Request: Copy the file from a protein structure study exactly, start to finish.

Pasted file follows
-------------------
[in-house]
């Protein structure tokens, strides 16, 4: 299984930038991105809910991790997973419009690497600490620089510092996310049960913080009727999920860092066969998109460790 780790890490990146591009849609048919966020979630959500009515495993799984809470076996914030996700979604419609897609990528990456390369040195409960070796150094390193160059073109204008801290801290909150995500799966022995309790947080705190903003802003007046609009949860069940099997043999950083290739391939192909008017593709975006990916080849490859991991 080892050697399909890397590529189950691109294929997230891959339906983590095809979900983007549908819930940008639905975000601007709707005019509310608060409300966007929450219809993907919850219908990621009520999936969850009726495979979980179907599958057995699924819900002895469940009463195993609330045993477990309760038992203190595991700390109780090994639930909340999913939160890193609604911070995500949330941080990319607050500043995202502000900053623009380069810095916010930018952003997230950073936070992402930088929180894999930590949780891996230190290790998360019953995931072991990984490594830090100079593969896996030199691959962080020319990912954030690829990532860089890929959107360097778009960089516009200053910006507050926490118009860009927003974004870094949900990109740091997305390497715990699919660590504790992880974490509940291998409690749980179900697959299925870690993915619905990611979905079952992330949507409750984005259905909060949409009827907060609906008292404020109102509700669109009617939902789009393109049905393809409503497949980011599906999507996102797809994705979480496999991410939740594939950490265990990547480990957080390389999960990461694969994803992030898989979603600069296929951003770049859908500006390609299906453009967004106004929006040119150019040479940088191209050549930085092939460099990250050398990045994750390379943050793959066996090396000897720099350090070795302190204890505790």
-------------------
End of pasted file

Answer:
[in-house]
């Protein structure tokens, strides 16, 4: 299984930038991105809910991790997973419009690497600490620089510092996310049960913080009727999920860092066969998109460790 780790890490990146591009849609048919966020979630959500009515495993799984809470076996914030996700979604419609897609990528990456390369040195409960070796150094390193160059073109204008801290801290909150995500799966022995309790947080705190903003802003007046609009949860069940099997043999950083290739391939192909008017593709975006990916080849490859991991 080892050697399909890397590529189950691109294929997230891959339906983590095809979900983007549908819930940008639905975000601007709707005019509310608060409300966007929450219809993907919850219908990621009520999936969850009726495979979980179907599958057995699924819900002895469940009463195993609330045993477990309760038992203190595991700390109780090994639930909340999913939160890193609604911070995500949330941080990319607050500043995202502000900053623009380069810095916010930018952003997230950073936070992402930088929180894999930590949780891996230190290790998360019953995931072991990984490594830090100079593969896996030199691959962080020319990912954030690829990532860089890929959107360097778009960089516009200053910006507050926490118009860009927003974004870094949900990109740091997305390497715990699919660590504790992880974490509940291998409690749980179900697959299925870690993915619905990611979905079952992330949507409750984005259905909060949409009827907060609906008292404020109102509700669109009617939902789009393109049905393809409503497949980011599906999507996102797809994705979480496999991410939740594939950490265990990547480990957080390389999960990461694969994803992030898989979603600069296929951003770049859908500006390609299906453009967004106004929006040119150019040479940088191209050549930085092939460099990250050398990045994750390379943050793959066996090396000897720099350090070795302190204890505790």